Book Review: Hidden Treasure - Salvation Army Canada

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  • Feb23Mon

    Book Review: Hidden Treasure

    Hidden Treasure is a long-overdue exploration of the role of women officers in The Salvation Army. February 23, 2015 Review by Major (Dr.) Beverley Smith
    Filed Under:
    Opinion & Critical Thought
    Hidden Treasure coverHidden Treasure, a new compilation of women officers' stories edited by Major Leanne Ruthven, is long overdue. Seeing women officers as hidden treasure waiting to be discovered within The Salvation Army, Major Ruthven ably brings together contributions from a variety of women around the world. The book includes a chapter from the Canada and Bermuda Territory's Major Brenda Murray, who is currently serving in the United Kingdom.

    No matter what capabilit ies they have, women officers—particularly married women officers—have been in a virtual blind spot for too long in The Salvation Army. The stories that are shared in Hidden Treasure could be told in any of the 126 countries where the Army operates. They reflect small things that demean and distress married women officers, such as hearing that “decisions were made about me, but communication was never directed to me.” They also reflect large oversights in the way appointments are planned and carried out.

    The value of Hidden Treasure is twofold. First, it articulates the significant underutilization of officers, and provides an opportunity to air some of the hurts and disappointments incurred, sometimes unknowingly, at the hands of others. Examples of this may include when a congregation only recognizes male officers as persons of authority, or when the system preferentially recognizes the male spouse as the one whose gifts are worthy of being developed. Second, Hidden Treasure offers role models and examples, showing that the Army's “hidden treasure” syndrome can be overcome, and that part of the responsibility lies with the married women officers themselves. It is an uphill battle that many have solved by leaving officership or, even worse, by checking out while still in ministry. There are other ways, and Major Ruthven's book testifies to this.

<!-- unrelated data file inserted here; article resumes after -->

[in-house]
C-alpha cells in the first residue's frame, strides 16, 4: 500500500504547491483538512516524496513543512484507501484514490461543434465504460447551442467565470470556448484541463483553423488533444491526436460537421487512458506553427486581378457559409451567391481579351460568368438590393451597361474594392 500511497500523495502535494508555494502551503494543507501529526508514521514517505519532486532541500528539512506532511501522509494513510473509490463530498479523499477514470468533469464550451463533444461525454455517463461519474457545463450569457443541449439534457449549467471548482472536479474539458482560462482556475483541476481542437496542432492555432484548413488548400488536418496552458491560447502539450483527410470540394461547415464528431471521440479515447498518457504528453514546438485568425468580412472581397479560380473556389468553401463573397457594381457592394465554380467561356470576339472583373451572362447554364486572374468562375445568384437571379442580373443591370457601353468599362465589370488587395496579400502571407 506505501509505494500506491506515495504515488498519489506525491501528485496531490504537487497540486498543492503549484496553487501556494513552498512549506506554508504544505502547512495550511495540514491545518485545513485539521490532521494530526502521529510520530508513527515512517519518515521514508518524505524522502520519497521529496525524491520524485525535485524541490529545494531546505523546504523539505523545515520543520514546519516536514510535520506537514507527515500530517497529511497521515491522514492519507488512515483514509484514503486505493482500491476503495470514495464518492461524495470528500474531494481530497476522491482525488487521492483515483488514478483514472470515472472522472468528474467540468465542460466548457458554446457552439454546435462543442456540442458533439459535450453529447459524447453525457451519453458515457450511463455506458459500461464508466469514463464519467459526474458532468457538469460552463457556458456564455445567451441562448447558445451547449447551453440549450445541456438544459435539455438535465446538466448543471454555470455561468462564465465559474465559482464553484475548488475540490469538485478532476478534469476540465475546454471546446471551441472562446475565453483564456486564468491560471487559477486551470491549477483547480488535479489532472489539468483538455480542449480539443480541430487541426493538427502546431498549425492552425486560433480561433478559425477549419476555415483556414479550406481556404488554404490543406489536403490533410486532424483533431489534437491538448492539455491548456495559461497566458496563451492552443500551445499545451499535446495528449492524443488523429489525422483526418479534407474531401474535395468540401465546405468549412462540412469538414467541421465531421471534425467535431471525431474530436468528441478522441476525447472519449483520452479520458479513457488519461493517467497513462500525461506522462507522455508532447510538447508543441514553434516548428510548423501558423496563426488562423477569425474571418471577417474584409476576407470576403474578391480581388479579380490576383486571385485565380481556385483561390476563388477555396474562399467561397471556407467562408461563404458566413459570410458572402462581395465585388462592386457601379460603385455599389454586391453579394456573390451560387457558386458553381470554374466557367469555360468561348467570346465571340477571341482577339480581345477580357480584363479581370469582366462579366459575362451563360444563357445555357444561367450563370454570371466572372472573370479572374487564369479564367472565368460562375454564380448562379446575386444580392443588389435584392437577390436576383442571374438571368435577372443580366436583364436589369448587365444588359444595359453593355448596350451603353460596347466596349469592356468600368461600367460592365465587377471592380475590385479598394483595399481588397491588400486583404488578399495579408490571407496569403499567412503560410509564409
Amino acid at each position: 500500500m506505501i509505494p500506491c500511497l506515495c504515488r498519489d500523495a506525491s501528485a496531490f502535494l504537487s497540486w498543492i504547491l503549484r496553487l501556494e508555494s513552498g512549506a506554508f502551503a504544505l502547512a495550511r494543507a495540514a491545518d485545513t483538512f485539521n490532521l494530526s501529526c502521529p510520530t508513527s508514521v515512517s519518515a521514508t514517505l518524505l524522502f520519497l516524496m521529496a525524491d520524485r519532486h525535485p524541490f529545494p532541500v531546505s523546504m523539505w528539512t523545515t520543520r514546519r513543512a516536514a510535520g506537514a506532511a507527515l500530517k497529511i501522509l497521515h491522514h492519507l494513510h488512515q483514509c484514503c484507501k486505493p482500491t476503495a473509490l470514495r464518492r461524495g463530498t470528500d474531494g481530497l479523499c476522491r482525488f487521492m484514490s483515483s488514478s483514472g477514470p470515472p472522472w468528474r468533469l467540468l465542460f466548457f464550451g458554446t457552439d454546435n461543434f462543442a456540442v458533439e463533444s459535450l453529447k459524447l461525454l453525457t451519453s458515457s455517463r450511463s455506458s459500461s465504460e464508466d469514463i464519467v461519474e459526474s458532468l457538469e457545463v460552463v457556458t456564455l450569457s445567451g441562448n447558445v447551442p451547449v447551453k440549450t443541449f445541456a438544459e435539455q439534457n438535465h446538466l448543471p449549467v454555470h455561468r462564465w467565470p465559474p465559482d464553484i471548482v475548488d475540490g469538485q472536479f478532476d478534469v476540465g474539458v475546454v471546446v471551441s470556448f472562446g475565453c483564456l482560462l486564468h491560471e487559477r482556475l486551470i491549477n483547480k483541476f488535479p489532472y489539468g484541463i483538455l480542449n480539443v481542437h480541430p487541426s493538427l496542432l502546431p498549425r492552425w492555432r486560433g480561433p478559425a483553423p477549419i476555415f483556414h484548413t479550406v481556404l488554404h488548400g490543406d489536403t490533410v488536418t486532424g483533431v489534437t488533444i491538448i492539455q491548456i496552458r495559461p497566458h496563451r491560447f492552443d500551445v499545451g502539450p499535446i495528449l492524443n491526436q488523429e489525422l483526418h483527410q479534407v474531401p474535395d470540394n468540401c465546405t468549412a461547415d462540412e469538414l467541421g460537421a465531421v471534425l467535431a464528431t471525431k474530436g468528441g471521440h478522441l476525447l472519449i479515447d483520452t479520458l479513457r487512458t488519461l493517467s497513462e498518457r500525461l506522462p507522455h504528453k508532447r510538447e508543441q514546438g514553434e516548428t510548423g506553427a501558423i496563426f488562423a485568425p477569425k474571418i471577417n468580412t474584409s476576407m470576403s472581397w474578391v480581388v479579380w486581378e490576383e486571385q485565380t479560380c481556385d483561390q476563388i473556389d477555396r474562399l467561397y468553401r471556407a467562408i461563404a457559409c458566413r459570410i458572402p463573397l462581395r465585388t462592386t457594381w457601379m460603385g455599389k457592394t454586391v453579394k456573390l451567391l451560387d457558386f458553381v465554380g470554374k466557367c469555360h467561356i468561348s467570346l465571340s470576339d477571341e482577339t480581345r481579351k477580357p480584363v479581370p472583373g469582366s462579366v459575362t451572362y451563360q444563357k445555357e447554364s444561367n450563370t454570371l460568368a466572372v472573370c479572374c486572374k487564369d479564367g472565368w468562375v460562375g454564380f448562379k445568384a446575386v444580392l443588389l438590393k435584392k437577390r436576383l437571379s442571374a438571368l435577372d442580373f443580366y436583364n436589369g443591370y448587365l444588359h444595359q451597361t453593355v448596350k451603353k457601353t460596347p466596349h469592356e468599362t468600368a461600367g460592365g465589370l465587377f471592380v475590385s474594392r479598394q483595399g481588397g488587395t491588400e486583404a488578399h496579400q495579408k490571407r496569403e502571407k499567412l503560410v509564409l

Hidden Treasure is a good start. It needs to be expanded into a larger work of some kind, which addresses the delicate interplay between cultural norms, male egos, employee-officer relations and factors such as the variety of giftings, the temporary nature of many officer appointments and the transient nature of child-rearing responsibilities.

    Cultural norms can be challenged. As one Indian officer states in the book, “My burden is to bring Indian officer women out of the cultural chains they face.” But The Salvation Army has its own chains. She notes, “Married women were viewed largely as supportive accessories to their husbands.” Unfortunately, this may not only be a statement about the past. Overall, the book cries out for married women officers to be seen as people who are respected and valued—an ideal for all Salvation Army personnel. Only discerning and godly members of our organization can accomplish this, but the book will go a long way to making all Salvationists aware of the shortfalls that currently exist.

    Major (Dr.) Beverley Smith is a physician at The Salvation Army's Toronto Grace Health Centre.


    On Monday, March 23, 2015, Kristin Ostensen said:

    Hello Ronda,
    The book is available through our Supplies & Purchasing store:
    Kristin Ostensen, associate editor

    On Monday, March 23, 2015, Ronda Gilger said:

    I have looked on Amazon. The book is not there. I'd love to purchase a copy, read- then buy more for women officers in my area. Can you direct me to where they are for sale? Thanks. The review reflects that familiar shadow I've felt for so long.

    On Tuesday, February 24, 2015, Maxine Kelly said:

    Glad to see this theme examined. Hope that the book includes stories from female SA officers/families in the Caribbean/Central American territories - cultures that tend to be subliminally matriarchal. My sense growing up was that the officer responsibilities of both my parents were sufficiently shared to smudge standard stereotypical role boundaries. As I grew older, I realized this was not necessarily an organizational or cultural view, so yes - it is time for a close-up.

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